The overarching question imparting urgency to this exploration is: Can U.S.-Russian contention in cyberspace cause the two nuclear superpowers to stumble into war? In considering this question we were constantly reminded of recent comments by a prominent U.S. arms control expert: At least as dangerous as the risk of an actual cyberattack, he observed, is cyber operations’ “blurring of the line between peace and war.” Or, as Nye wrote, “in the cyber realm, the difference between a weapon and a non-weapon may come down to a single line of code, or simply the intent of a computer program’s user.”
Nuclear weapons and nuclear reactors are designed, built, deployed, and managed—with intention and purpose—by human beings embedded in and shaped by institutional, social, and political contexts. These contexts affect how people interpret and respond to the benefits and dangers of nuclear technologies. But whose interpretations and modes of reasoning count as authoritative, competent, and trustworthy—and whose are discounted or dismissed? How did the existing nuclear hierarchies of knowledge and practice come into being? What threats and opportunities are inherent in expanding and diversifying the intellectual, institutional, and regional engagements with the nuclear threat, and what are the barriers to such expansion? The panel brings together an international group of scholars to debate these questions from various vantage points: language, intellectual and institutional history, and colonial legacy.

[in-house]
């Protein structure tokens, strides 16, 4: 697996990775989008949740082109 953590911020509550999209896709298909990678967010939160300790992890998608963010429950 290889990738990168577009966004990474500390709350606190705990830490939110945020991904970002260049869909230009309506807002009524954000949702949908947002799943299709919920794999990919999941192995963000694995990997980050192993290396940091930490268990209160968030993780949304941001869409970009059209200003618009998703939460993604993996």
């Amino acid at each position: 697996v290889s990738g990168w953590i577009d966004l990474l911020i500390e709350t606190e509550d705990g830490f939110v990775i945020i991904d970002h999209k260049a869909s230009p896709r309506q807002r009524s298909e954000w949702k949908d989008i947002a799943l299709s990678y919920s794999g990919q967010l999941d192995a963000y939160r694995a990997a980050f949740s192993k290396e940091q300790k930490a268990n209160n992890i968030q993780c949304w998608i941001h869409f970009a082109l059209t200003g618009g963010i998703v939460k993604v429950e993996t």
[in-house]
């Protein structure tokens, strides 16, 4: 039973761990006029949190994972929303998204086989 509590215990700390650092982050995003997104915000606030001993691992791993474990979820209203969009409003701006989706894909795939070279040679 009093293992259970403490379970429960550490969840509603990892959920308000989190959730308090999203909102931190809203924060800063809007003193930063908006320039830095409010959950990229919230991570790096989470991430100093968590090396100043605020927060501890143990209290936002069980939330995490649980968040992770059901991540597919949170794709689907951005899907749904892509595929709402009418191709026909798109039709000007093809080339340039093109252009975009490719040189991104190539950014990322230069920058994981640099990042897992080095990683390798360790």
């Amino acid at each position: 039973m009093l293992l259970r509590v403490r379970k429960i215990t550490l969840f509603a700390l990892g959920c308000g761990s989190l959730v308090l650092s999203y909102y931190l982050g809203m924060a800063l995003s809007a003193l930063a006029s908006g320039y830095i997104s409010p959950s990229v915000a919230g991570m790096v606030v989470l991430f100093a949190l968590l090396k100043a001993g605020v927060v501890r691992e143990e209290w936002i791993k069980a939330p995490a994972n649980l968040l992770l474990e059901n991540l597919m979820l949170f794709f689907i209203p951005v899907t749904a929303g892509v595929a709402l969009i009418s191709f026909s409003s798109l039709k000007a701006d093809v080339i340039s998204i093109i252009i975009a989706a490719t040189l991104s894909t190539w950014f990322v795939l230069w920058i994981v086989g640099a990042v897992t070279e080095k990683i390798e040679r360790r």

- Dr. Carol Cohn, Founding Director, Consortium on Gender, Security and Human Rights
- Dr. Benoît Pelopidas, Director, Nuclear Knowledges, Sciences Po
- Dr. Jayita Sarkar, Founding Director, Global Decolonization Initiative, Boston University
- Dr. Mariana Budjeryn, Research Associate, Project on Managing the Atom
Dr. Carol Cohn is the founding director of the Consortium on Gender, Security and Human Rights, and a leader in the scholarly community addressing issues of gender in global politics, armed conflict and security.
Dr. Cohn’s research and writing has focused on gender and security issues ranging from work on the discourse of civilian nuclear defense intellectuals and U.S. national security elites to gender integration issues in the US military, feminist approaches to thinking about weapons of mass destruction, the gender dimensions of contemporary armed conflicts, the concept of “vulnerability” in security and humanitarian discourse, and gender mainstreaming in international peace and security institutions, including the passage of UN Security Council Resolutions on women, peace and security and the on-going efforts to ensure its implementation at the international, national, and grassroots levels.
Dr. Cohn’s work has been published in a number of arenas in both the academic and policy world.
In addition to her research, Dr. Cohn conducts training and workshops on 1325 and consults on gender mainstreaming and gender and organizational change. This work includes a series of workshops at the UN Department of Peacekeeping Operations (DPKO), designed to help DPKO headquarters staff develop an Action Plan for implementing 1325 and mainstreaming gender in peacekeeping operations. Dr. Cohn has led other workshops on implementing 1325 for the Kennedy School of Government at Harvard; with women leaders from the Democratic Republic of Congo, Melanesia, and Kosovo/a; and with the Iraqi Ministry of Women’s Affairs and the Iraqi Ministry of Human Rights.